And misers gather wealth and care.
Now, ev'n now, my joys run high ,
As on the mountain-turf I lic;
While the wanton Zephyr sings,
And in the vale perfumes his wings;
While the waters murmur deep ;
While the shepherd charms his sheep;
While the birds unbounded fly,
And with music fill the sky,
Now , ev’n now, my joys run high.
Be full, ye courts, be great who will,
· Search for peace with all your skill;
Open wide the lofty door,
Seek her on the marble floor ;;
In vain you search , she is not there ;;
In vain ye search the domes of Care !
Grass and flowers Quiet treads,
On the meads and mountain heads,
Along with pleasure close ally'd,
Ever by each other's side:
And often , by the murm'ring rill,
Hears the thrush, while all is still,
Within the groves of Grongar-Hill.
CHA P. VIII.
Hymn to Adversity.
AUGHTER of Jove, relentless power, Thou tamer of the human breast, Whose iron scourge and tort'ring hour The bad affright , afflict the best! Bound in thy adamantine chain, The proud are taught to taste of pain, And purple tyrants vainly groan With pangs unfelt before, unpitied and alone. When first thy sire to send on earth Virtue, his darling child , design'd, To thee he gave the heav'nly birth, And bade thee form her infant mind. Stern, rugged nurse! thy rigid lore With patience many a year she bore, What sorrow was, thou bad'st her know, And from her own she learni'd tomeltat other's woe. Scar'd at thy frown terrific, By Self-pleasing Folly's idle brood, Wild laughter , Noise, and thoughtless Joy, And leave us leisure to be good. Light they disperse, and with them go . The summer friend, the flatt'ring foe; By vain prosperity receiv'd, To her they vow their truth, and are again ben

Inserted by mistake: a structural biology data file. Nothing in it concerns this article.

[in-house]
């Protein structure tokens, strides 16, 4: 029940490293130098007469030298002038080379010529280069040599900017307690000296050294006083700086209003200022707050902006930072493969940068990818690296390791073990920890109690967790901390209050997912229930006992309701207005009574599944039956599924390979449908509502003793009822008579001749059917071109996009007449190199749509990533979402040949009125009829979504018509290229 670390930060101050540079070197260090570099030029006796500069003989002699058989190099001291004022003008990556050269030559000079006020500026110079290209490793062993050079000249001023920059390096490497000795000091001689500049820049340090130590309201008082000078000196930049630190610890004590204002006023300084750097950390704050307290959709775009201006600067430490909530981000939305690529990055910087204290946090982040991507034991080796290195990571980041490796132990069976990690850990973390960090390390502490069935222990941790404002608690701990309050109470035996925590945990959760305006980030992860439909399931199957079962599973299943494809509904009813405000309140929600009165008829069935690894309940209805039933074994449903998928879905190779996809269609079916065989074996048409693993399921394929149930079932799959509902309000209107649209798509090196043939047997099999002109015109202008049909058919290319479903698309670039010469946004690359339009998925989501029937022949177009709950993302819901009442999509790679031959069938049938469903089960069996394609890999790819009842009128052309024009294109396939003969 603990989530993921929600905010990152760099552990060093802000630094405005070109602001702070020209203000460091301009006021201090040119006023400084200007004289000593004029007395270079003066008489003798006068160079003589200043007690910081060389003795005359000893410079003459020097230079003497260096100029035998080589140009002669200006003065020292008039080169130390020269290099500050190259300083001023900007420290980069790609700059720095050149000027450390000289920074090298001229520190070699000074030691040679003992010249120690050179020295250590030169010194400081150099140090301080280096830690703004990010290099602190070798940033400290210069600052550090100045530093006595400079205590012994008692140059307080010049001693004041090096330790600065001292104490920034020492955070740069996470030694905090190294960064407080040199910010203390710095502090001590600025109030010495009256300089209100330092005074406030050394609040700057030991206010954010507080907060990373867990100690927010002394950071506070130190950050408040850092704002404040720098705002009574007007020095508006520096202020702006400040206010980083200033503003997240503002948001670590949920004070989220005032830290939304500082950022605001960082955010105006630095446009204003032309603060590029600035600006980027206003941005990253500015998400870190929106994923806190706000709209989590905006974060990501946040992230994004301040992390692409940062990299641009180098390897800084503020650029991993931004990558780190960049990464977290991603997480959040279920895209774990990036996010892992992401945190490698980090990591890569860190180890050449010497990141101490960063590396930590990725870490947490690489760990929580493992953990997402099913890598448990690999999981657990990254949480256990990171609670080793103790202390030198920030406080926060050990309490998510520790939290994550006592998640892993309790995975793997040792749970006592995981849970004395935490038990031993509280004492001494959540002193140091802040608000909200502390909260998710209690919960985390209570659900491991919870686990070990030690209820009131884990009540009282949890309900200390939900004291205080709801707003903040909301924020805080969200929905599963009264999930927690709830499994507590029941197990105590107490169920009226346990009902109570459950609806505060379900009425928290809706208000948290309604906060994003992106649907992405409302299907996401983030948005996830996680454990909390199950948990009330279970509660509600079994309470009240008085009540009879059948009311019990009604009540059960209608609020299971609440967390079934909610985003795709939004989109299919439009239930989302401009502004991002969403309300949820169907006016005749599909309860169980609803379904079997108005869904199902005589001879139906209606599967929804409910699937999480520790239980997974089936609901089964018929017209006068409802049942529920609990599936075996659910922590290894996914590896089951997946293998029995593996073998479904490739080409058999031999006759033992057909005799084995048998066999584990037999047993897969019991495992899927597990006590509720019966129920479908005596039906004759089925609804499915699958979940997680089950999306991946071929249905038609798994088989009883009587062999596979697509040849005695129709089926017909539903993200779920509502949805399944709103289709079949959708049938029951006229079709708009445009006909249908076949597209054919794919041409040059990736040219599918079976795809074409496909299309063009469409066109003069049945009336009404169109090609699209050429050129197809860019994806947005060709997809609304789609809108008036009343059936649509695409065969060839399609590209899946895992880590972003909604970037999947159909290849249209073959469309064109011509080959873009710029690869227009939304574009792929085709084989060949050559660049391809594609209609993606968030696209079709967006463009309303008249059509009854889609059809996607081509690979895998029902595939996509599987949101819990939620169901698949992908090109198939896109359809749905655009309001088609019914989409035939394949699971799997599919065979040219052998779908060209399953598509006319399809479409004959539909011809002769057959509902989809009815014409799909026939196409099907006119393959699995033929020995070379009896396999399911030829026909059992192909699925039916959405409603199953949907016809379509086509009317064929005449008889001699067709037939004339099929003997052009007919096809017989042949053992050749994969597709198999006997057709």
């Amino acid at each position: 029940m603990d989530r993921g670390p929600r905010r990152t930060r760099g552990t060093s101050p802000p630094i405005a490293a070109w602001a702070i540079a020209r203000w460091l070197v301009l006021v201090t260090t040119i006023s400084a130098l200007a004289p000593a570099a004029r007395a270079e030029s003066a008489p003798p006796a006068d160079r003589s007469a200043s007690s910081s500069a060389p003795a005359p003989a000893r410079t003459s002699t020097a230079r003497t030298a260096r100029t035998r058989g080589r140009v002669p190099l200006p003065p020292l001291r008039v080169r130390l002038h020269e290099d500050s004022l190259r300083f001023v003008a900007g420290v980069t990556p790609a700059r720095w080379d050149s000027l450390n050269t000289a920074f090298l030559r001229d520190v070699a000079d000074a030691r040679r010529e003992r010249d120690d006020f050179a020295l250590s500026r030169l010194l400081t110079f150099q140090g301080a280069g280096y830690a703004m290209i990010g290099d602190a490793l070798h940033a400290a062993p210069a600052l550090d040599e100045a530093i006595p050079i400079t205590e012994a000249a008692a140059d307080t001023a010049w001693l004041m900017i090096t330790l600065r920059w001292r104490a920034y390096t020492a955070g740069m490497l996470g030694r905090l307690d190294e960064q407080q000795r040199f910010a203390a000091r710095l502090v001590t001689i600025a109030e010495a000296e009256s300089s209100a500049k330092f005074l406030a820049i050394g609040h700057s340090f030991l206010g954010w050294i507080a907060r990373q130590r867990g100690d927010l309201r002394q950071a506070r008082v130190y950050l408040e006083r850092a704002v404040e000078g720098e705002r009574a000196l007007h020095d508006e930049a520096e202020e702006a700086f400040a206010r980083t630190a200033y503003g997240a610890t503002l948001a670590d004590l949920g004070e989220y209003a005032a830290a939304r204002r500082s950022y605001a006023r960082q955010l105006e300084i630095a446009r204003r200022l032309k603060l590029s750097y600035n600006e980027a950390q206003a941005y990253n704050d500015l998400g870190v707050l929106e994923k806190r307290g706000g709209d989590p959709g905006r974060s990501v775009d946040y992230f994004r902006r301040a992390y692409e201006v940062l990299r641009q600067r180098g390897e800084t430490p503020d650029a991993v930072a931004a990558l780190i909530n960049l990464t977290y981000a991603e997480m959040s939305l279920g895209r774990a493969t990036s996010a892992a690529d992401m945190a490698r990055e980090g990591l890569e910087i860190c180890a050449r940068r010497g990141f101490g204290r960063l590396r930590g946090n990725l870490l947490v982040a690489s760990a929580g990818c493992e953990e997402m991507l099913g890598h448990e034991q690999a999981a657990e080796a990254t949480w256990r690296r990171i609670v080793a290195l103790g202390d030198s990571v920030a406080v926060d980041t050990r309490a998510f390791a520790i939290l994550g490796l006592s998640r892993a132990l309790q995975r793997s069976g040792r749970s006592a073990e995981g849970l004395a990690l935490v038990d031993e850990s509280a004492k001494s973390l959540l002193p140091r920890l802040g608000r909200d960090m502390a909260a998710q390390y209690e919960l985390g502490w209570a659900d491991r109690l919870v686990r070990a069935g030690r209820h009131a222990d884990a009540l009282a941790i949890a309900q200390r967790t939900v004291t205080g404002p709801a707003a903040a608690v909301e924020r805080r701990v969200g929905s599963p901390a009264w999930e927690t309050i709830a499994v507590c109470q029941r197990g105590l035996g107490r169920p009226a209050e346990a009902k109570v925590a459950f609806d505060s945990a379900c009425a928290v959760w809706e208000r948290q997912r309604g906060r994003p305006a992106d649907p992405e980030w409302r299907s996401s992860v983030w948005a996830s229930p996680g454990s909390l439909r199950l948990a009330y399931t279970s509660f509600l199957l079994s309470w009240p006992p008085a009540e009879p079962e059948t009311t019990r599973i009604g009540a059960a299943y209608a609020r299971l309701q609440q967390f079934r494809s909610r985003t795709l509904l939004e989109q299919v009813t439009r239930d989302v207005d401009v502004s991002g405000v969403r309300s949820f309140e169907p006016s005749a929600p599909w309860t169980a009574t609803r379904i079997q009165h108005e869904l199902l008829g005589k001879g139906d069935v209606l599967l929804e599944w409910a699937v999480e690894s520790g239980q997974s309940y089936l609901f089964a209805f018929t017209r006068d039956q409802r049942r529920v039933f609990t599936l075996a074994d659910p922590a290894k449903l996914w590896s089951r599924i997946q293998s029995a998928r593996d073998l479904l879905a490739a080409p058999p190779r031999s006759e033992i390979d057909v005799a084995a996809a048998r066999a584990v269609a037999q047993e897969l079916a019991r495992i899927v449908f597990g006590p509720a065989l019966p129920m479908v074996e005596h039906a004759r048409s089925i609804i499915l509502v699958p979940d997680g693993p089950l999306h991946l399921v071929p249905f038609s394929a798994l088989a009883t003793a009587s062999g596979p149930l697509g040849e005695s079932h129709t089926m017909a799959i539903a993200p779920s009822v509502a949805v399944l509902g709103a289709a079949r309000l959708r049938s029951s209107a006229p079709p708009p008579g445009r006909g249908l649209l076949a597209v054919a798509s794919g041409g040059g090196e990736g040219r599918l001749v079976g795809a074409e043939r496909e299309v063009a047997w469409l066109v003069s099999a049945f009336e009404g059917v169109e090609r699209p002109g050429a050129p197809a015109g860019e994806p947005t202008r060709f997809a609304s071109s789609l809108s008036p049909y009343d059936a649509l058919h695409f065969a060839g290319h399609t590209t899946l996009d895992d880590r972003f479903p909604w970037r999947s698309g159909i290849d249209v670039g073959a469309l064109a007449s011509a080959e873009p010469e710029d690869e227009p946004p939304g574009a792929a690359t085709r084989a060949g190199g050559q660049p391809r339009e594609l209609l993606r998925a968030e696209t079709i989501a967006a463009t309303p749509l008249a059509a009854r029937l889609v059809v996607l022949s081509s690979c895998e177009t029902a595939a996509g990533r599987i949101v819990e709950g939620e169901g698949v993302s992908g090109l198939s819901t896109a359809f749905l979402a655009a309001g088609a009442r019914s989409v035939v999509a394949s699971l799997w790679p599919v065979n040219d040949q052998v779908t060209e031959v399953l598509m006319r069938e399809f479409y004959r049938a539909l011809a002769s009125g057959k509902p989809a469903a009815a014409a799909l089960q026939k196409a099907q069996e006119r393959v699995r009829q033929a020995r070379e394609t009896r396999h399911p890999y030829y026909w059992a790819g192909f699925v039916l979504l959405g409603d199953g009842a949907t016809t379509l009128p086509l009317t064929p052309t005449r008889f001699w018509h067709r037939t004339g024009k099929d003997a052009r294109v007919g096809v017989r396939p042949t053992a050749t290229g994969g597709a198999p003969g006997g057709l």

liev'd. Wisdom in sable garb array'd, Immers'd in rapt'rous thought profound, ... And Melancholy silent maid , With leaden eye, that loves the ground,
Still on thy solemn steps attend
Warm Charity the general friend,
With Justice to herself severe,
And Pity, dropping soft the sadly pleasing tear.
Oh! gently on thy suppliant's head,
Dread goddess lay thy chast'ning hand!
Not in thy Gorgon terrors clad,
Nor circled with the vengeful band !